Climate Change in Peru

beautiful-lamas-and-machu-picchu-of-peru-web-header

Due to it’s proximity to the Pacific ocean Peru is especially affected by the climatic phenomenon of El Nino Southern Oscillation (ENSO) warming up the usually cold Humboldt current and causing changes in both temperatures and rainfall. Climate change related rising global temperatures are having an intensifying effect on the phenomenon creating more extreme conditions and increasing the frequency and duration of it’s occurrence for countries such as Peru and Ecuador.

For Peru this could mean periods of high temperatures and intense rains during ENSO years in the coastal parts of the country and higher temperatures and reduced rainfall in the Amazon basin and southern highlands. Cash crops like cocoa and coffee that are economically important, but also all other cultivation that provide food security suffer from these adverse conditions especially if the effects intensify. Extreme rainfall leads to flooding of the coastal areas and lack of rainfall over a long period to drought in the east of the country. The warming of the Humboldt current reduces the amount of fish and thus affects fisheries that are another important economic sector.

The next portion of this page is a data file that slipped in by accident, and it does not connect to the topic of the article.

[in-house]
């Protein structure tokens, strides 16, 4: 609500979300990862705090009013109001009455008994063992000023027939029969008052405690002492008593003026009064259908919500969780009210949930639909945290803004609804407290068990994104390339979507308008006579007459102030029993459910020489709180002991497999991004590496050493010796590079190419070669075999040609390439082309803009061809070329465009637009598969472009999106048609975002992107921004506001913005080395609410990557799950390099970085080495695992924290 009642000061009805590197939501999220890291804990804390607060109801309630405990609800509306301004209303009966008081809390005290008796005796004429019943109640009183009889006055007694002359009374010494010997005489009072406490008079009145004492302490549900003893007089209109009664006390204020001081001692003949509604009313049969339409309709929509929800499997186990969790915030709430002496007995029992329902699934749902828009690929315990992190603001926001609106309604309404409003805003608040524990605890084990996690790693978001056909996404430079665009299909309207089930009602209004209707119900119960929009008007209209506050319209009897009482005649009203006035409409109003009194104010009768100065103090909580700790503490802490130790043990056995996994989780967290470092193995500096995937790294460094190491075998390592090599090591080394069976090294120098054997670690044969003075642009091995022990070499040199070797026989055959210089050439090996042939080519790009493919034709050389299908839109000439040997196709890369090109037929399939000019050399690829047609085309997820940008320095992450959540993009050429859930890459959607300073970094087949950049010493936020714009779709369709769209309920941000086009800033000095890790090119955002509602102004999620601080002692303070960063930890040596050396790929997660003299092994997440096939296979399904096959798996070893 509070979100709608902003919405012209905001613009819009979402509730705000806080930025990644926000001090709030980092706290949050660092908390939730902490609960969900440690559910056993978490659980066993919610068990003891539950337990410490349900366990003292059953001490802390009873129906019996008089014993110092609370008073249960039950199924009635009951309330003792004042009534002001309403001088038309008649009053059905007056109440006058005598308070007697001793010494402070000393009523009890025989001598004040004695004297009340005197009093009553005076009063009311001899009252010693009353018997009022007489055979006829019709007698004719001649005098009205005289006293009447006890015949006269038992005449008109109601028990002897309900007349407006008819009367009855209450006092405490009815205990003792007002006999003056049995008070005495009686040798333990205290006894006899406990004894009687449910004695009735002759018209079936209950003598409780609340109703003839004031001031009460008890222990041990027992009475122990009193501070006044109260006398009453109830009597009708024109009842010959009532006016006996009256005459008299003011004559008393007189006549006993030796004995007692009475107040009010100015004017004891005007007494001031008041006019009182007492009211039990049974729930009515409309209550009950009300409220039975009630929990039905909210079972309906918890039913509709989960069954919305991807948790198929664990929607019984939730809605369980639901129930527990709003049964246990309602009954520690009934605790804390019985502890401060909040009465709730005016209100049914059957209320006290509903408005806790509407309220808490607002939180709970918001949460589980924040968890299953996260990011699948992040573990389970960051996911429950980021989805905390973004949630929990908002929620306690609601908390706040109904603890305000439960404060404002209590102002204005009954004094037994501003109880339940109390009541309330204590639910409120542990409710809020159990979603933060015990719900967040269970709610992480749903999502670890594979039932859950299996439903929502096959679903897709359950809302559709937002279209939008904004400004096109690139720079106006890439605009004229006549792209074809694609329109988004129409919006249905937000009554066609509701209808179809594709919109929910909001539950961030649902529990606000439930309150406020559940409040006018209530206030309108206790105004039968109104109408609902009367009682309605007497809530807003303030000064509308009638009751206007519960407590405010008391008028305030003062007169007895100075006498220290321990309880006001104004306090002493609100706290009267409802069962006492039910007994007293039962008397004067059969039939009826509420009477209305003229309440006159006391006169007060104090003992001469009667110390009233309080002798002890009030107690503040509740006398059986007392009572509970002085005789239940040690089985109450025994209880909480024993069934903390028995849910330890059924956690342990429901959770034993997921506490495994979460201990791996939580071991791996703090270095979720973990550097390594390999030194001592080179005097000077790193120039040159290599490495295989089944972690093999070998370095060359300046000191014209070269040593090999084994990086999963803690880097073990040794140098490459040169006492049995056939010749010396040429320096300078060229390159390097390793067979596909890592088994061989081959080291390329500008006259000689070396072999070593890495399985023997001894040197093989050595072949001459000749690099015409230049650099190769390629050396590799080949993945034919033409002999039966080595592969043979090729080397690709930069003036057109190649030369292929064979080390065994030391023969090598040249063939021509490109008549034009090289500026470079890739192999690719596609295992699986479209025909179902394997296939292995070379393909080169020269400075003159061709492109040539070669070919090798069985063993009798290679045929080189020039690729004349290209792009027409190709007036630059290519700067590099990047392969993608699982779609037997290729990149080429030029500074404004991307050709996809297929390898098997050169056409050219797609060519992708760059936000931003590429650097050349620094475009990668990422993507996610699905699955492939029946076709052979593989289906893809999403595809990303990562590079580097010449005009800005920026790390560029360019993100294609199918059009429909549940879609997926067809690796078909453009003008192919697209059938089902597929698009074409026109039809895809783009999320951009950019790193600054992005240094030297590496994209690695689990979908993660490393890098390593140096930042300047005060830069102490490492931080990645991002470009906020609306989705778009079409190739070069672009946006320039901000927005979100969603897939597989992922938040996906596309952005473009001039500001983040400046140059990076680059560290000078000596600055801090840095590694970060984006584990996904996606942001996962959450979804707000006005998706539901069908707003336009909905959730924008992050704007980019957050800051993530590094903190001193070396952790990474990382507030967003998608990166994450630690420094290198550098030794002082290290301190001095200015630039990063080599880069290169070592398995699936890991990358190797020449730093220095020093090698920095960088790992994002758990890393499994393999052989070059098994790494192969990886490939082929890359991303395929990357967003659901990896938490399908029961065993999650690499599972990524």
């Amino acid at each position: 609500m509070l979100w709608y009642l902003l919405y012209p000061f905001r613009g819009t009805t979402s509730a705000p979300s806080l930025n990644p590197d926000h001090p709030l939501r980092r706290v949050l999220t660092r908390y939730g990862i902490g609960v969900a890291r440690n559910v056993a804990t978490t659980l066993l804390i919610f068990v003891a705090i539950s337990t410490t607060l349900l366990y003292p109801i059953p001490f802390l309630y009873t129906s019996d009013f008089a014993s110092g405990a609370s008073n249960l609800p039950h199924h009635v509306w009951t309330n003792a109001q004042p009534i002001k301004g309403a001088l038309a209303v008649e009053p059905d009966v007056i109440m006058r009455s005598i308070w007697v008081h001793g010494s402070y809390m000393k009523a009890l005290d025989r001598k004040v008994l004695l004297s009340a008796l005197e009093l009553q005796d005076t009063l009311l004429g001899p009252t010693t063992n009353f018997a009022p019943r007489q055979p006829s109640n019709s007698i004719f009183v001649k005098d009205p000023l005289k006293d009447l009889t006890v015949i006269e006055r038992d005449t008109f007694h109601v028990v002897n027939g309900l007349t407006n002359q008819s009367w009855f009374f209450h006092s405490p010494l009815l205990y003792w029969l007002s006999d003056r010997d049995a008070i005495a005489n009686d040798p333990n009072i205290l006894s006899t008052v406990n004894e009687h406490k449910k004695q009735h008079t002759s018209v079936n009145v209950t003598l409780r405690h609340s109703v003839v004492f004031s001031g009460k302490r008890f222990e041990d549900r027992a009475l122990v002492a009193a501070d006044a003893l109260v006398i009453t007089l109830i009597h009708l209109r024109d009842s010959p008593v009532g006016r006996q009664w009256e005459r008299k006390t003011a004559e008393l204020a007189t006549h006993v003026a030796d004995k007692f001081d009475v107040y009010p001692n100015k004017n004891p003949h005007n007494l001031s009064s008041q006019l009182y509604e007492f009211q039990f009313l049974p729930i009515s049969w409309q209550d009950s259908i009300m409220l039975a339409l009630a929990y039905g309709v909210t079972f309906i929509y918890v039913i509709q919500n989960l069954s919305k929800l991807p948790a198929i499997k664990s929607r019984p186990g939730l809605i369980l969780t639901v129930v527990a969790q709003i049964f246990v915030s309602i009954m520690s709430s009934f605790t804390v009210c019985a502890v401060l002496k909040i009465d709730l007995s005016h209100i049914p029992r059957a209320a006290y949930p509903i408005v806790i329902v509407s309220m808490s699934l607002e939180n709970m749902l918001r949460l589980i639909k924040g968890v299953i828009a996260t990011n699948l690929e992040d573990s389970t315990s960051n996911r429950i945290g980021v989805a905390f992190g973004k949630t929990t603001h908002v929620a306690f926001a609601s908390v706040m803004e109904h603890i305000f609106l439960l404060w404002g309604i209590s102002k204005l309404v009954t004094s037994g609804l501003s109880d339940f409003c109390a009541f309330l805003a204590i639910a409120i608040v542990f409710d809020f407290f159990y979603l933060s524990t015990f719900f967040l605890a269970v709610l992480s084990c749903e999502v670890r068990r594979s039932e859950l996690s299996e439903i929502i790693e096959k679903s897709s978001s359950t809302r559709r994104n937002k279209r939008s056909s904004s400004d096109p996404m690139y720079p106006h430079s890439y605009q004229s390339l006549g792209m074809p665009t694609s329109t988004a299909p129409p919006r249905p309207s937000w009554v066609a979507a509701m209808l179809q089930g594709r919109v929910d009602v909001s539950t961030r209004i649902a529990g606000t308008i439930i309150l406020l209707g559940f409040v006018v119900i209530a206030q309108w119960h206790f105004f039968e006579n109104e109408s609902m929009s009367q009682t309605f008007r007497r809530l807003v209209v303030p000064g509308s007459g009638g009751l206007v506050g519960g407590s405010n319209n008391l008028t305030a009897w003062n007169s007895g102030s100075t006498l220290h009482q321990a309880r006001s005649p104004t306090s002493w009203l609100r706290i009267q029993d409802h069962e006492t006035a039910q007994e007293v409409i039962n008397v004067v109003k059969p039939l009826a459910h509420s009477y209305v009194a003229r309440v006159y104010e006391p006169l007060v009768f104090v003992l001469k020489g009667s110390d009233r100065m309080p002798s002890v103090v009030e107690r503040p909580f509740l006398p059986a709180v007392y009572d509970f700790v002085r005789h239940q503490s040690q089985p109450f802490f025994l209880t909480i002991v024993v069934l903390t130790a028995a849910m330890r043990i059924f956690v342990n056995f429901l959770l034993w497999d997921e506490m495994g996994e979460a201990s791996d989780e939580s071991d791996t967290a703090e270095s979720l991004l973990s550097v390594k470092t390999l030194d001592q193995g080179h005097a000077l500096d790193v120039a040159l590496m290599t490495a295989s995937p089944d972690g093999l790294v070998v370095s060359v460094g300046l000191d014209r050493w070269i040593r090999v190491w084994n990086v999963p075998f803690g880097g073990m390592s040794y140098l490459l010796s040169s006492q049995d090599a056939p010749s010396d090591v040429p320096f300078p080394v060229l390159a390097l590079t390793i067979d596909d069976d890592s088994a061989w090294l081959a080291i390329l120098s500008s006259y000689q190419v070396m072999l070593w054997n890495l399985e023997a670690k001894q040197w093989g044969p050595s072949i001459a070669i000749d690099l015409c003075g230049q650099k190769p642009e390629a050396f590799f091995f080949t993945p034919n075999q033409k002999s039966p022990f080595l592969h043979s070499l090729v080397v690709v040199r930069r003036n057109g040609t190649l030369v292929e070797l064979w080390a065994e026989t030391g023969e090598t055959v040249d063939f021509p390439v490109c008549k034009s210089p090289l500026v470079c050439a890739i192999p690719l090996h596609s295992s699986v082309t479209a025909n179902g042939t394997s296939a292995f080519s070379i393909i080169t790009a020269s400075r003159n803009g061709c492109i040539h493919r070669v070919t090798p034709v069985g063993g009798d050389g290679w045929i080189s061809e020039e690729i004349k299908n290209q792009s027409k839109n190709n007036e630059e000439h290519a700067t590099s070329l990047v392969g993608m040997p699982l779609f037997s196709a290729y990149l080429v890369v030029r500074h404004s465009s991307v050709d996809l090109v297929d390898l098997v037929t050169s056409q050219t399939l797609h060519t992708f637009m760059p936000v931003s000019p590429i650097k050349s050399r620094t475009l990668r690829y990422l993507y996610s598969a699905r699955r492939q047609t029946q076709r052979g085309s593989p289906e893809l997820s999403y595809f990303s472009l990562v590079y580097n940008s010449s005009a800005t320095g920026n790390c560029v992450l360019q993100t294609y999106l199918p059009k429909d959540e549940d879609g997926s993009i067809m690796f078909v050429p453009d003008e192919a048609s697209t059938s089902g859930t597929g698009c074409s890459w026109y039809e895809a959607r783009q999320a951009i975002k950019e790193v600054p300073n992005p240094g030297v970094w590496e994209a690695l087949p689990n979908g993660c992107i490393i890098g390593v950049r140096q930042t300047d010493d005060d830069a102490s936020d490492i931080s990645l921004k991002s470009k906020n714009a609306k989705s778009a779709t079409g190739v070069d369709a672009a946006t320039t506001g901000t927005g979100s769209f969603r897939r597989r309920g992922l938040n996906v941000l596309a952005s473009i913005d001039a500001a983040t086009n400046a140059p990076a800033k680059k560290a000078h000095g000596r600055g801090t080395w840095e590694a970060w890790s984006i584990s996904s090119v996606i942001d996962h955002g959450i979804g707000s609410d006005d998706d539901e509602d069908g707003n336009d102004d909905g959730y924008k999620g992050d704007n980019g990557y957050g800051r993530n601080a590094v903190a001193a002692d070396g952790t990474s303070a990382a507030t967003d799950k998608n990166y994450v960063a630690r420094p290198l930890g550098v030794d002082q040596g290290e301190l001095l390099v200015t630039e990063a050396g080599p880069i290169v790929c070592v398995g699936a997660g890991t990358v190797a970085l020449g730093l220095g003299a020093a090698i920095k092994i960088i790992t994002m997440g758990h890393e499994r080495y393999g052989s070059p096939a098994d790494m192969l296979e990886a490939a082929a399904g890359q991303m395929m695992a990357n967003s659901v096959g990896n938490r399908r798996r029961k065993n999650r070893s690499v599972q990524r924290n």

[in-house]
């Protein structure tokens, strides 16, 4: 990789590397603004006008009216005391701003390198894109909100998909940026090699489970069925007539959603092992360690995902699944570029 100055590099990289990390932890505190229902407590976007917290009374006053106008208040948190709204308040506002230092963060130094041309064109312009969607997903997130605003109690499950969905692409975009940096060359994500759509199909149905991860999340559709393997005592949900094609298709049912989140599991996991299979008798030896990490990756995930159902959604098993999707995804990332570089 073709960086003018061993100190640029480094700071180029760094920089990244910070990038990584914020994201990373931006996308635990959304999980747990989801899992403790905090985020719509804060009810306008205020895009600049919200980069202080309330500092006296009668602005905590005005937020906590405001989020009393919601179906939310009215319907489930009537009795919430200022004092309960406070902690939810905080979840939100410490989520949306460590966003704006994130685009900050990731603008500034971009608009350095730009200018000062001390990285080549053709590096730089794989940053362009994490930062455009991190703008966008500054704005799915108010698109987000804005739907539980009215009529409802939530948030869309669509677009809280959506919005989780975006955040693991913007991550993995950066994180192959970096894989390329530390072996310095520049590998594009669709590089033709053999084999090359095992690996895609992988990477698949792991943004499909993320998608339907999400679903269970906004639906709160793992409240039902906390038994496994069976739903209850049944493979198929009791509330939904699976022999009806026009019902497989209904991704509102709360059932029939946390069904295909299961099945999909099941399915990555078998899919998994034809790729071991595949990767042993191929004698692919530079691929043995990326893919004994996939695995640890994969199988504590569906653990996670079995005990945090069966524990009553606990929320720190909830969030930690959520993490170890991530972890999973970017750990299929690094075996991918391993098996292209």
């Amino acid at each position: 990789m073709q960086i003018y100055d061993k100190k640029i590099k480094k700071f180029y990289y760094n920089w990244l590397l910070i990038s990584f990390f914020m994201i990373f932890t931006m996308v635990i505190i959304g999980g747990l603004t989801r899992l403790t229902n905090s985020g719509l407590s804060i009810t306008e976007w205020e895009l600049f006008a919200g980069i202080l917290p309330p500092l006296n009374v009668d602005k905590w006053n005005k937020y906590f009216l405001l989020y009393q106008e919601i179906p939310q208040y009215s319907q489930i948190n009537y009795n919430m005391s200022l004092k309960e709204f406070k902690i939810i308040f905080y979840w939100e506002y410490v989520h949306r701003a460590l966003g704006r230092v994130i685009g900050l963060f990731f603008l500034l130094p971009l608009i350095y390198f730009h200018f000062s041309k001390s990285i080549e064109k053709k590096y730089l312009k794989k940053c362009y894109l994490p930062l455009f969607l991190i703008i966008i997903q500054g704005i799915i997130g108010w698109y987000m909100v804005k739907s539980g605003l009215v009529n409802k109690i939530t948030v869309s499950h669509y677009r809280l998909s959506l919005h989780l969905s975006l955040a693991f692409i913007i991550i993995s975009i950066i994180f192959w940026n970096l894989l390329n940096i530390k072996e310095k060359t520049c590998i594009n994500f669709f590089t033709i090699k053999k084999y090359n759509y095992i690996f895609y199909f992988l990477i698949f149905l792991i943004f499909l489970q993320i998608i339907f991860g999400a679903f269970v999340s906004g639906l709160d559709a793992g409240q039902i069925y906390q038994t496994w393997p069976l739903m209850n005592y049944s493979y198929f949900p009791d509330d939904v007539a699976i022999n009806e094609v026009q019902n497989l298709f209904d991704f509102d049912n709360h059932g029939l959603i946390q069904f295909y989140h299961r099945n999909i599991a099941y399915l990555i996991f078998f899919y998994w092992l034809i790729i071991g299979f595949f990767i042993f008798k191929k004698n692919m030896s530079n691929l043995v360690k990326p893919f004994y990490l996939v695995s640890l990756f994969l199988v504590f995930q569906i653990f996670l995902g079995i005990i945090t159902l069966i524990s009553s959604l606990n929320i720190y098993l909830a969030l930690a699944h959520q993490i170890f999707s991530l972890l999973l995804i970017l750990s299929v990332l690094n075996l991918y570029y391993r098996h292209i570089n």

Rising global temperatures are already causing major melting of glaciers in the Andes, leading to flooding in some parts due to overflow of glacier lakes which can cause landslides and endanger whole communities. Long term effects of the melting ice and increase of temperatures are freshwater scarcity which affects agricultural production, threatens food security and health.

Early warning systems can help farmers to take decisions about adaptive farm activities in a timely manner. On-farm measures include diversification of outputs to insure food security in times of crisis when food prices might go up due to harvest losses and road closures that might prevent replenishment of resources for longer periods.

Peru is one of the most biodiverse countries in the world and also if through the changes many of these biomes are in danger, they are also the beacon of hope for the country. In the vastness of genetic material that is present it could be possible to find wild plant relatives that have the genetic traits that are necessary to deal with changing climatic conditions.

The protection of the environment as well as the adoption of sustainable lifestyles and farming practices are essential for minimizing the adverse effects of climate change on human life and nature. In order to achieve that, governmental support needs to be given to reduce inequalities and eliminate poverty in the country.

Peru has a long way to go but the window of opportunity to act is closing quickly. A new president will be elected on the 5th of June 2016. It is to see if the new government will do their best to lead the country towards a sustainable future.

 

Further reading and reference:

Peru Climate Change Vulnerability and Adaptation Desktop Study, US Aid 2011 Peru Climate Change

Add a Comment

Your email address will not be published. Required fields are marked *